Richard Drew, Associated Press
FILE - In this Thursday, Dec. 17, 2015 file photo, Judge Marie Deschamps, left, of Canada, chair of the Independent Review Panel on U.N. Response to Allegations of Sexual Abuse by Foreign Military Forces in the Central African Republic, is joined by panel member Hassan Jallow at a news conference at the United Nations. On Wednesday, March 30, 2016, a U.S.-based advocacy group says 98 girls in Central African Republic have reported that they were sexually abused by international peacekeepers.

UNITED NATIONS — The United Nations on Thursday announced 108 new alleged victims of sexual abuse, the vast majority of them minors, by peacekeepers in Central African Republic.

The revelations dramatically widened the scope of a sexual abuse scandal that has persisted for months. France's U.N. ambassador, Francois Delattre, called the allegations "sickening and odious" and promised "exemplary disciplinary action" if they're proven true.

The allegations, dating from 2013 through last year, were first announced by a U.S.-based advocacy group, AIDS-Free World, late Wednesday. U.N. spokesman Stephane Dujarric on Thursday told reporters that the U.N. can't confirm the allegations involving a dog at this point but that investigations continue.

AIDS-Free World said Wednesday night that 98 girls in Central African Republic, also known as CAR, had reported being sexually abused between 2013 and 2015 by perpetrators who have left the country. It also said information on the alleged rape of a 16-year-old girl by a Congolese peacekeeper only three days ago in a hotel room has been turned over to the United Nations.

The United Nations has been in the spotlight for months over dozens of allegations of child rape and other sexual abuses by its peacekeepers, especially those based in Central African Republic, which has faced sectarian violence since 2013. There have been similar allegations against the French force known as Sangaris, which operates independently in CAR.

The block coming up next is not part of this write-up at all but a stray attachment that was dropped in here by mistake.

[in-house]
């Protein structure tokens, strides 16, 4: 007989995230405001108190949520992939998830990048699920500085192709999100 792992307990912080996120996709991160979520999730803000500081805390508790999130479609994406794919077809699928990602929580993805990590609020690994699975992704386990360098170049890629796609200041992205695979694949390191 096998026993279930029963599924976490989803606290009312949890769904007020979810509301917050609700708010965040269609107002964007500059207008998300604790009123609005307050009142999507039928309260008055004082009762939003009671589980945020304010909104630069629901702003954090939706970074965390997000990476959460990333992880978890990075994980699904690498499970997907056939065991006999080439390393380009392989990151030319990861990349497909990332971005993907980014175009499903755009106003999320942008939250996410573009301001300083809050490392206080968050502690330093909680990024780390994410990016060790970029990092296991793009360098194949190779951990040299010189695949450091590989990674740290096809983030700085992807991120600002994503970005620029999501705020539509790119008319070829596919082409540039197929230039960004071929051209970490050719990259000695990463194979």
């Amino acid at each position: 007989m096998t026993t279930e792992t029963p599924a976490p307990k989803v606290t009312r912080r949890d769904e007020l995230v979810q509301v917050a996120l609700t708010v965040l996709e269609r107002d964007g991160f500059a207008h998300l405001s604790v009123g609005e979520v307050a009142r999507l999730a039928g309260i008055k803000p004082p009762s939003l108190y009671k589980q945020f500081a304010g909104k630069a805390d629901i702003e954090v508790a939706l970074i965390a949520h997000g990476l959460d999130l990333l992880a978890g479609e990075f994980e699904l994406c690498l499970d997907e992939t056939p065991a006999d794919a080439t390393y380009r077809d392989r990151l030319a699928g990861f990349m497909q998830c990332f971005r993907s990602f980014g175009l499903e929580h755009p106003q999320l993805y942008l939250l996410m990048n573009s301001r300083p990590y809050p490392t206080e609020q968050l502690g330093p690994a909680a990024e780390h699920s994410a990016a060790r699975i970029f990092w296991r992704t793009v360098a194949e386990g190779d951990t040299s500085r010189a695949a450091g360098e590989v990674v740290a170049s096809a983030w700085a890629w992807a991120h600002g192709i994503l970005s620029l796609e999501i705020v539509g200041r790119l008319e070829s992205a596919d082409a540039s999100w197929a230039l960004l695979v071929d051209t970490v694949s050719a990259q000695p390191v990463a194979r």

"We must face the fact that a number of troops sent to protect people instead acted with hearts of darkness," Dujarric said Thursday.

The U.N. human rights chief, Zeid Ra'ad Al Hussein, in a statement called the allegations "sickening" and said all three countries whose peacekeepers are accused — Burundi, Gabon and France — have been formally notified. He said governments must do more to stop abuse and hold their troops accountable, "otherwise this awful cycle of abuse will never end."

Dujarric said Secretary-General Ban Ki-moon stressed that U.N. actions must be matched by those of member states, "who alone have the power to discipline their forces with real consequences."

The United Nations has more than 100,000 peacekeepers deployed in 16 missions around the world.

Dujarric said last week that a U.N. team was sent to gather information about recently reported allegations of sexual abuse and exploitation by U.N. and non-U.N. forces as well as civilians in Kemo prefecture, east of the capital Bangui, in 2014 and 2015. He said in a note to correspondents late Wednesday that the new allegations went back to 2013 and included allegations against local armed groups.

Dujarric said that for the first time the United Nations would be jointly investigating the allegations with Burundi and Gabon.

The U.N. recently reported that 25 allegations of sexual abuse and exploitation were registered with the U.N. mission in Central African Republic in January and February, most from previous years. That compares with a total of six allegations in the 15 other U.N. peacekeeping missions in the first two months of this year, the U.N. peacekeeping department said.

A U.N. report earlier this month said there were 69 allegations of sexual abuse and exploitation by peacekeepers in 2015 — 22 of them in CAR.

AIDS-Free World called the information it received "shocking." Two weeks ago, it said, the U.N. children's agency UNICEF interviewed 98 girls who reported being sexually abused.

The group said a delegation from the U.N. peacekeeping mission on Saturday met local leaders and victims who alleged that troops from France and Gabon had sexually abused girls. Some victims left the area because they were stigmatized by the community, it said.

The United Nations called "shocking to the core" the report that three girls said a French military commander forced them to have sex with a dog.

During the delegation's visit, AIDS-Free World said the three girls reported being tied up inside a camp by a French military commander. After having sex with the dog, the group said, each girl was given 5,000 Central African Francs, or about $9.

One girl told the U.N. human rights officer that a fourth girl who later died of an unknown disease "was called 'the Sangaris' dog' by people in the community."

AIDS-Free World also said the mother of a 16-year-old girl informed local police in another part of CAR that a Congolese U.N. peacekeeper raped her daughter in a hotel room Monday afternoon.

The group said that when the soldier was questioned by police in the presence of his commander, he confirmed that he "had sexual intercourse" with the victim several times and paid her between 2,000 and 5,000 Central African Francs.